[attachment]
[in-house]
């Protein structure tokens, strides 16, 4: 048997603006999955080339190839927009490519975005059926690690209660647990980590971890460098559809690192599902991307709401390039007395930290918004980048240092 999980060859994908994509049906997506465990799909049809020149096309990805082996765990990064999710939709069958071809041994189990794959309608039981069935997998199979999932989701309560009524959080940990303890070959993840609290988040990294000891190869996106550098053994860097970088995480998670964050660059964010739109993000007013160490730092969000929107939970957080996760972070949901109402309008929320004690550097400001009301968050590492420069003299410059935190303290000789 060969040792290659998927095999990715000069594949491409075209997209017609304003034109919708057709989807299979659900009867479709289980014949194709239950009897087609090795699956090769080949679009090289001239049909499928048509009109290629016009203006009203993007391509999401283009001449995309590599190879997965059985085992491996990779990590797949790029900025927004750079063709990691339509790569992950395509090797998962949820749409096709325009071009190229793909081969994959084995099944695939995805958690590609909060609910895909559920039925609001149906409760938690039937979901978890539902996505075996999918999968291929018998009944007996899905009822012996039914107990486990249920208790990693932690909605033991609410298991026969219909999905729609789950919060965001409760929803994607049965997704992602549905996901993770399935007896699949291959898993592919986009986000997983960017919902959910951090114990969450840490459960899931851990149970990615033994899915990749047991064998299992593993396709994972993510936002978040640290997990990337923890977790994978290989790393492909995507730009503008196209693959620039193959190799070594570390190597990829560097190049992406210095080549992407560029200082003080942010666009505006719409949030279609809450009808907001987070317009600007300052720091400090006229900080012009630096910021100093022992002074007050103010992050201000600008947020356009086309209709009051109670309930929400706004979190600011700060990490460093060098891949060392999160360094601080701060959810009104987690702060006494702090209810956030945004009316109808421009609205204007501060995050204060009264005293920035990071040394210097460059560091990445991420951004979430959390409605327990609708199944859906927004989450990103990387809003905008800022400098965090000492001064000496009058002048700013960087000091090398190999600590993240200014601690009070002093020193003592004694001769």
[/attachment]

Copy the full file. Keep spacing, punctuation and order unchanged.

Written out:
[in-house]
């Protein structure tokens, strides 16, 4: 048997603006999955080339190839927009490519975005059926690690209660647990980590971890460098559809690192599902991307709401390039007395930290918004980048240092 999980060859994908994509049906997506465990799909049809020149096309990805082996765990990064999710939709069958071809041994189990794959309608039981069935997998199979999932989701309560009524959080940990303890070959993840609290988040990294000891190869996106550098053994860097970088995480998670964050660059964010739109993000007013160490730092969000929107939970957080996760972070949901109402309008929320004690550097400001009301968050590492420069003299410059935190303290000789 060969040792290659998927095999990715000069594949491409075209997209017609304003034109919708057709989807299979659900009867479709289980014949194709239950009897087609090795699956090769080949679009090289001239049909499928048509009109290629016009203006009203993007391509999401283009001449995309590599190879997965059985085992491996990779990590797949790029900025927004750079063709990691339509790569992950395509090797998962949820749409096709325009071009190229793909081969994959084995099944695939995805958690590609909060609910895909559920039925609001149906409760938690039937979901978890539902996505075996999918999968291929018998009944007996899905009822012996039914107990486990249920208790990693932690909605033991609410298991026969219909999905729609789950919060965001409760929803994607049965997704992602549905996901993770399935007896699949291959898993592919986009986000997983960017919902959910951090114990969450840490459960899931851990149970990615033994899915990749047991064998299992593993396709994972993510936002978040640290997990990337923890977790994978290989790393492909995507730009503008196209693959620039193959190799070594570390190597990829560097190049992406210095080549992407560029200082003080942010666009505006719409949030279609809450009808907001987070317009600007300052720091400090006229900080012009630096910021100093022992002074007050103010992050201000600008947020356009086309209709009051109670309930929400706004979190600011700060990490460093060098891949060392999160360094601080701060959810009104987690702060006494702090209810956030945004009316109808421009609205204007501060995050204060009264005293920035990071040394210097460059560091990445991420951004979430959390409605327990609708199944859906927004989450990103990387809003905008800022400098965090000492001064000496009058002048700013960087000091090398190999600590993240200014601690009070002093020193003592004694001769």